Rodger Charles' "Introduction to Catholic Social Teaching"

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Ignatius Insight publishes a 2-part review-essay by Mark Brumley, on Fr. Rodger Charles’ An Introduction to Catholic Social Teaching:

It is a cliché in Catholic circles that the Catholic Church’s social teaching is her “best kept secret.” But like many clichés, there’s a great deal of truth to it. Few Catholics seem aware that the Church even has a body of social teaching and fewer still seem to know what that teaching includes. That shouldn’t surprise us, really, since surveys of Catholics over the last thirty years reveal a general decline in knowledge of the faith. Why should knowledge of Catholic social doctrine be exempt from the trend?

Well, that’s the bad news. The good news is that Oxford’s Jesuit Father Rodger Charles wants to reverse the trend and has done something about it. A decade and a half ago, he wrote The Social Teaching of Vatican II (Ignatius Press), a large-scale summary of Catholic social teaching in light of the Council. Recently, he published a hefty two-volume work, Christian Social Witness and Teaching: the Catholic Tradition from Genesis to Centesimus Annus (Gracewing). That monumental contribution to Catholic learning won’t make much of an impact at your local parish–at least not right away. Written primarily for those doing graduate work in theology, the two tomes that comprise the project would probably be as intelligible to the average, even otherwise well-educated Catholic as an academic paper on quantum mechanics. And not because Father Charles’ prose is dense—it isn’t. But because the average, even otherwise well-educated Catholic must start from scratch when it comes to Catholic social teaching, while Father Charles’ two-volume work necessarily assumes a fair amount of theological background.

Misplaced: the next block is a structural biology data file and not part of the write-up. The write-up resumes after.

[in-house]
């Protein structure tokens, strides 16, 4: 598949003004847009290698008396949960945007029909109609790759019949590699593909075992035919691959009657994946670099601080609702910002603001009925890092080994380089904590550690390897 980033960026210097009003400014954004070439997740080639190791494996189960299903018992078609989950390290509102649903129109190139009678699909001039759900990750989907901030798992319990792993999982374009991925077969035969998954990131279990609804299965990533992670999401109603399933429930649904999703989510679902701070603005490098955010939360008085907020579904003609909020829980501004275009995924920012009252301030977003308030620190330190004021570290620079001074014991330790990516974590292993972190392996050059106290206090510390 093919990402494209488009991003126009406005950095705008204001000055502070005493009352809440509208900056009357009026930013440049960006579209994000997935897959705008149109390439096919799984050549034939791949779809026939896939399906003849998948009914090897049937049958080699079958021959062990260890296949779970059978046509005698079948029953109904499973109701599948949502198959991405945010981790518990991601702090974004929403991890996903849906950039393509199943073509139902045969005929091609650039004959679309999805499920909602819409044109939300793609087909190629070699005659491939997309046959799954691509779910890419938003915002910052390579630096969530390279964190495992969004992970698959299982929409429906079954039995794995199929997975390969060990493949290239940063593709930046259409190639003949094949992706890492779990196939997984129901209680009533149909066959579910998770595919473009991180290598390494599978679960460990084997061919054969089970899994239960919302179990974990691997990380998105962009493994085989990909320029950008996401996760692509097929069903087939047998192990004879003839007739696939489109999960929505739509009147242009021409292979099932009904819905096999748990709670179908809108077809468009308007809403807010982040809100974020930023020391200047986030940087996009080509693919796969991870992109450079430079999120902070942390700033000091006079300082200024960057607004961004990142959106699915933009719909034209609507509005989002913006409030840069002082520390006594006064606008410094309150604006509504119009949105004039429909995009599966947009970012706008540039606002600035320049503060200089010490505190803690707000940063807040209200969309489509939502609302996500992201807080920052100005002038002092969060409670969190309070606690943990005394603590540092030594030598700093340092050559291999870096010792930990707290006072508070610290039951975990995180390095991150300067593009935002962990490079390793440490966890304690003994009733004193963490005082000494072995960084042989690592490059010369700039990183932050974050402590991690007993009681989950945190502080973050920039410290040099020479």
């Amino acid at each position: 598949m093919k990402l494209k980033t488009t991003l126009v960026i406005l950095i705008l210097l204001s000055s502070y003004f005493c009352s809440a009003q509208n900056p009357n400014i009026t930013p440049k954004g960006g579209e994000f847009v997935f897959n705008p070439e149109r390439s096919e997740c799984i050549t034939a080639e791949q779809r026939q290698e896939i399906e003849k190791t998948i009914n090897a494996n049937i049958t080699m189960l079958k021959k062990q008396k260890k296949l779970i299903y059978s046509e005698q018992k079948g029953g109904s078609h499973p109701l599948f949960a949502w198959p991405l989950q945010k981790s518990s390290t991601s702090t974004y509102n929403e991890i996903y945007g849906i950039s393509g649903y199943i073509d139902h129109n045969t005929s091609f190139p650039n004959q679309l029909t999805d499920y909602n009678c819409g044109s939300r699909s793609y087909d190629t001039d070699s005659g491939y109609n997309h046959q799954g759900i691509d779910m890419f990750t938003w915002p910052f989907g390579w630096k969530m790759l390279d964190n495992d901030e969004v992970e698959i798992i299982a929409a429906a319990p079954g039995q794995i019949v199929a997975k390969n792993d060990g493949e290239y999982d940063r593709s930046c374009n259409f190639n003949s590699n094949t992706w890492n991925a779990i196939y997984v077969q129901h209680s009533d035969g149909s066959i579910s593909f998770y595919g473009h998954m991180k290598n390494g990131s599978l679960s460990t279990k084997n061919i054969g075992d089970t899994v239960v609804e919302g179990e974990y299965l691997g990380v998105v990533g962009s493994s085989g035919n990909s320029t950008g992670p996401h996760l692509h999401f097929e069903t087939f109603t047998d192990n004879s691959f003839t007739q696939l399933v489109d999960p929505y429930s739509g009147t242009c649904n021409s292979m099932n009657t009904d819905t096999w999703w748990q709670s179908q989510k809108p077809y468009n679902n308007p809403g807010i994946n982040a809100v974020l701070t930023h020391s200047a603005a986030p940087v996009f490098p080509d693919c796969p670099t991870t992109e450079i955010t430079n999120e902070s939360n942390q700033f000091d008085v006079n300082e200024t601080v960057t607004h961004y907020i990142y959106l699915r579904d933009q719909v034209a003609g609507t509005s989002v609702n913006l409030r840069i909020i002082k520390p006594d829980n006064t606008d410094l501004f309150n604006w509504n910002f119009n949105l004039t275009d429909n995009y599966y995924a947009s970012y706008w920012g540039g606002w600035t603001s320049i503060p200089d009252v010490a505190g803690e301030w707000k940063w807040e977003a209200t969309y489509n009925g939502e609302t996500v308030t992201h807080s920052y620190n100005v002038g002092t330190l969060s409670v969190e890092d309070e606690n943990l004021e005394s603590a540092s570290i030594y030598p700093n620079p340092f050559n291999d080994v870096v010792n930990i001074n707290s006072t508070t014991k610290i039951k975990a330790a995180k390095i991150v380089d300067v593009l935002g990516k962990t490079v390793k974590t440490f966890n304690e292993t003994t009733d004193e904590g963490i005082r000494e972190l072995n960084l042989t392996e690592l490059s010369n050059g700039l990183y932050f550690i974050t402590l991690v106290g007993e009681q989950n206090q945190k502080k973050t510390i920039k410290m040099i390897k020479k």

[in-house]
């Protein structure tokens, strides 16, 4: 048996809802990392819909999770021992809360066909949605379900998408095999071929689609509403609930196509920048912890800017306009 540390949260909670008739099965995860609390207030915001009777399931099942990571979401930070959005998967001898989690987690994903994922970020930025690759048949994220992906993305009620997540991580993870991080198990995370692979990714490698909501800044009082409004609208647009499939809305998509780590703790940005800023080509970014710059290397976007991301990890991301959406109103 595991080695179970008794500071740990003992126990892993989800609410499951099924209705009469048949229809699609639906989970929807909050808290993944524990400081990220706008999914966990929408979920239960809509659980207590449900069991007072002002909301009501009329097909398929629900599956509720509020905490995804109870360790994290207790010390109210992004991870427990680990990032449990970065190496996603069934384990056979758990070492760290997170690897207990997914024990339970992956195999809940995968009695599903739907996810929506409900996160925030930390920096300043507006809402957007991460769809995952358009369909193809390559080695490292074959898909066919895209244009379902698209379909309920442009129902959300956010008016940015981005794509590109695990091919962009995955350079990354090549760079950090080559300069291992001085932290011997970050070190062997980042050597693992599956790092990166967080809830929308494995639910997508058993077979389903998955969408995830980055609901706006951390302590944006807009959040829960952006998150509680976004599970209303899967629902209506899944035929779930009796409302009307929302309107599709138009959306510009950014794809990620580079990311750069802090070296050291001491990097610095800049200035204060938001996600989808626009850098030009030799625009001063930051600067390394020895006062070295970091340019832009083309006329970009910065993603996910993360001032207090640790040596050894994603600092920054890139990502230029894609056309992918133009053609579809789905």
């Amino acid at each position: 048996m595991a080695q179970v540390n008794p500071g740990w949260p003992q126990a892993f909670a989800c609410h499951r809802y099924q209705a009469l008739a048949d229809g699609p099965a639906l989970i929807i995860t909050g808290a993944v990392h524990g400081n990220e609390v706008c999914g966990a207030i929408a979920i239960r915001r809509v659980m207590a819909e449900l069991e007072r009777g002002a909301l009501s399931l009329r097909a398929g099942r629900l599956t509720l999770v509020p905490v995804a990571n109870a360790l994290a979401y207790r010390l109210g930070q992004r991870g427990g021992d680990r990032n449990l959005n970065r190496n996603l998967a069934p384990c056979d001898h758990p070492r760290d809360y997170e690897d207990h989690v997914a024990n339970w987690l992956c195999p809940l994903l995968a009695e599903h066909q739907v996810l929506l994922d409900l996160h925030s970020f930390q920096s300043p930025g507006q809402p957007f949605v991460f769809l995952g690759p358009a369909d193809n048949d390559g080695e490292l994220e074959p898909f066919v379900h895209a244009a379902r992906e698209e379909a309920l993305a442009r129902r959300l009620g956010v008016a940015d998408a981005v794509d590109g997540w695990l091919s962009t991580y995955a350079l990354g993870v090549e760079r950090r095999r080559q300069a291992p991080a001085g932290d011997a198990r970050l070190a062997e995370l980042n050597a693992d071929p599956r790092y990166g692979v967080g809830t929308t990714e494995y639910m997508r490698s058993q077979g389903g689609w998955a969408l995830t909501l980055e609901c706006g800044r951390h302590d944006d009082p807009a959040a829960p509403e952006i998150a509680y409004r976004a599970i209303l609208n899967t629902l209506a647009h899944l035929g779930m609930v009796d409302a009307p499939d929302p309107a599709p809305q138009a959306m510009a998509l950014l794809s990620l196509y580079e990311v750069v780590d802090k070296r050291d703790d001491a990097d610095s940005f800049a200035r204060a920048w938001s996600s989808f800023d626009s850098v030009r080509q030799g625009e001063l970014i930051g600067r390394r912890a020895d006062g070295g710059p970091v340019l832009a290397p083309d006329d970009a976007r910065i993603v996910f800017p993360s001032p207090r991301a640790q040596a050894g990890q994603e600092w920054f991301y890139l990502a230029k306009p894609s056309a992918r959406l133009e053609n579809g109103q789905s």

Not so the hundred-and-so-page distillation of Father Charles’ work recently published by Ignatius Press. Titled An Introduction to Catholic Social Teaching, the book is a much-needed primer on the subject, written for the non-theologian. In fact, a good deal of the book consists of excerpts from magisterial documents, so the layman can become acquainted with the original doctrinal sources as he gains a basic overview of Catholic social teaching. … Read More

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2 Comments

  1. Thanks for mentioning these books.

    A rather unrelated question – do you know of any good early Church history books?

    I was looking to get the one by Eusebius but I couldn’t find a translation I could trust.

  2. Zach,

    Well, question one is if you’re looking for a history written during the early Church, in which case Eusebius is probably your man, or a modern history of the early Church — which might be more accurate in some historical respects.

    If you’re looking for a modern history of the early Church, I don’t have any recommendations for you — not saying there’s nothing out there, but it’s not my field and I haven’t run across one.

    If you’re pretty sure you want to read Eusebius, I’d recommend Kirsopp Lake’s translation in the Loeb Classical Library. The downside is: it’s a bit pricey as the Loebs generally are. (Two volumes at $20 each. Though any decent college library should have it for you.) However, it’s a solid scholarly translation with Greek and English facing pages.

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